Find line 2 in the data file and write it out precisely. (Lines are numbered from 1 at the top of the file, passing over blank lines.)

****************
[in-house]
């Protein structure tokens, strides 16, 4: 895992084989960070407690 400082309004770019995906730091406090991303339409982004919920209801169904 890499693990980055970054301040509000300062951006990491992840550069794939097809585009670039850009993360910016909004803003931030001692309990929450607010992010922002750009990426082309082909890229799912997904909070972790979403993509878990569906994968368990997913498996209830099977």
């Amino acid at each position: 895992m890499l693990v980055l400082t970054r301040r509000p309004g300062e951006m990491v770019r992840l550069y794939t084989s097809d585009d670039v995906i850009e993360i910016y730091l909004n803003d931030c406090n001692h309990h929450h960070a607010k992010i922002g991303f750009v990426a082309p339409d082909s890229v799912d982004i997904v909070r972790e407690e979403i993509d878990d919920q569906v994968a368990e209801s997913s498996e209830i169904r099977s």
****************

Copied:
């Protein structure tokens, strides 16, 4: 895992084989960070407690 400082309004770019995906730091406090991303339409982004919920209801169904 890499693990980055970054301040509000300062951006990491992840550069794939097809585009670039850009993360910016909004803003931030001692309990929450607010992010922002750009990426082309082909890229799912997904909070972790979403993509878990569906994968368990997913498996209830099977």